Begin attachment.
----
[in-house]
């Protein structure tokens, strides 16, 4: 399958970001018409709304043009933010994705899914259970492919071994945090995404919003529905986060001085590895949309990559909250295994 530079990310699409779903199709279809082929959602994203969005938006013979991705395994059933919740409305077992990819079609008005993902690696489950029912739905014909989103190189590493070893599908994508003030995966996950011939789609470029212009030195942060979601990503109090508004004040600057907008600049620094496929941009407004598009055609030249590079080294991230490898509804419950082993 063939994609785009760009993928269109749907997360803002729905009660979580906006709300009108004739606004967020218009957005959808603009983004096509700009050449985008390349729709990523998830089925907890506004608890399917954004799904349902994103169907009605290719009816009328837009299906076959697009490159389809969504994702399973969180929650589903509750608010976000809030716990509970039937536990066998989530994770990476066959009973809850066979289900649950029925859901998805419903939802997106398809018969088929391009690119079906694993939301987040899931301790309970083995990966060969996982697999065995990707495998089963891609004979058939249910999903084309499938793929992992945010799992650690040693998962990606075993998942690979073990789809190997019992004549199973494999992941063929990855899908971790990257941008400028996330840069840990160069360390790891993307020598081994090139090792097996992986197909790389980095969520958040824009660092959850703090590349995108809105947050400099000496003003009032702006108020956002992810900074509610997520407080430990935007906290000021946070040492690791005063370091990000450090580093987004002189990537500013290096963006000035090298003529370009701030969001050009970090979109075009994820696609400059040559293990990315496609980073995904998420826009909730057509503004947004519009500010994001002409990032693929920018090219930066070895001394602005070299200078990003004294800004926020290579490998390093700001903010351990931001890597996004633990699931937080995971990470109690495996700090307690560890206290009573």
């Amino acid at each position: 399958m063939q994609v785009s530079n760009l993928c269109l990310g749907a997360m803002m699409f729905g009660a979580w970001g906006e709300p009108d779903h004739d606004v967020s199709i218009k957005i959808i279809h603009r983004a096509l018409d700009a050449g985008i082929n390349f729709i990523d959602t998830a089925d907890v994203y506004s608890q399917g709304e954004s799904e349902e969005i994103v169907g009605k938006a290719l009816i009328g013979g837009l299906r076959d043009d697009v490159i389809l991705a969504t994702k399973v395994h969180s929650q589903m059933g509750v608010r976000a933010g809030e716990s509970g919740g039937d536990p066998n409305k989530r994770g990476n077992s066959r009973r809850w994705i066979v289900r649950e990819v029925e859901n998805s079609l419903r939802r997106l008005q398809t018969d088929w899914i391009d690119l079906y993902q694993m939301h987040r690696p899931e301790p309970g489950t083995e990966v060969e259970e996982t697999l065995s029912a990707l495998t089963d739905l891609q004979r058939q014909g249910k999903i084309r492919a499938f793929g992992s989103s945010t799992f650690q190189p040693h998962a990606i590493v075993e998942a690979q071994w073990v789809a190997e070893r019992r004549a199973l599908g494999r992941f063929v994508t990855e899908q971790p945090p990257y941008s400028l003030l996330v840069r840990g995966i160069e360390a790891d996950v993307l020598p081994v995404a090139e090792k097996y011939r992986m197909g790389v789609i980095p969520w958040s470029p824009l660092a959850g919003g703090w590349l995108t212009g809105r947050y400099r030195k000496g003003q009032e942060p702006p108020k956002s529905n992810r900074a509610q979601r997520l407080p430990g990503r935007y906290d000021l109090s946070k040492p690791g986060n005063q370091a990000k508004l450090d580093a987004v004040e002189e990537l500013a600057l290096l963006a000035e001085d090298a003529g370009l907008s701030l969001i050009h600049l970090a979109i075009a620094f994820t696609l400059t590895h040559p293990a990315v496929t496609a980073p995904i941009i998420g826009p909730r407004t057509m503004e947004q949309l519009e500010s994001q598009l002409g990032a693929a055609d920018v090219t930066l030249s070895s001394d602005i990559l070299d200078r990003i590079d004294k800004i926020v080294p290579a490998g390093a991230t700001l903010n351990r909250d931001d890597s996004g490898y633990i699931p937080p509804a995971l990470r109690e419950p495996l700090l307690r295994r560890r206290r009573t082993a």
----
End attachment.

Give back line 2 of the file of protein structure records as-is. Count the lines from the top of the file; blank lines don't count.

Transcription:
């Protein structure tokens, strides 16, 4: 399958970001018409709304043009933010994705899914259970492919071994945090995404919003529905986060001085590895949309990559909250295994 530079990310699409779903199709279809082929959602994203969005938006013979991705395994059933919740409305077992990819079609008005993902690696489950029912739905014909989103190189590493070893599908994508003030995966996950011939789609470029212009030195942060979601990503109090508004004040600057907008600049620094496929941009407004598009055609030249590079080294991230490898509804419950082993 063939994609785009760009993928269109749907997360803002729905009660979580906006709300009108004739606004967020218009957005959808603009983004096509700009050449985008390349729709990523998830089925907890506004608890399917954004799904349902994103169907009605290719009816009328837009299906076959697009490159389809969504994702399973969180929650589903509750608010976000809030716990509970039937536990066998989530994770990476066959009973809850066979289900649950029925859901998805419903939802997106398809018969088929391009690119079906694993939301987040899931301790309970083995990966060969996982697999065995990707495998089963891609004979058939249910999903084309499938793929992992945010799992650690040693998962990606075993998942690979073990789809190997019992004549199973494999992941063929990855899908971790990257941008400028996330840069840990160069360390790891993307020598081994090139090792097996992986197909790389980095969520958040824009660092959850703090590349995108809105947050400099000496003003009032702006108020956002992810900074509610997520407080430990935007906290000021946070040492690791005063370091990000450090580093987004002189990537500013290096963006000035090298003529370009701030969001050009970090979109075009994820696609400059040559293990990315496609980073995904998420826009909730057509503004947004519009500010994001002409990032693929920018090219930066070895001394602005070299200078990003004294800004926020290579490998390093700001903010351990931001890597996004633990699931937080995971990470109690495996700090307690560890206290009573």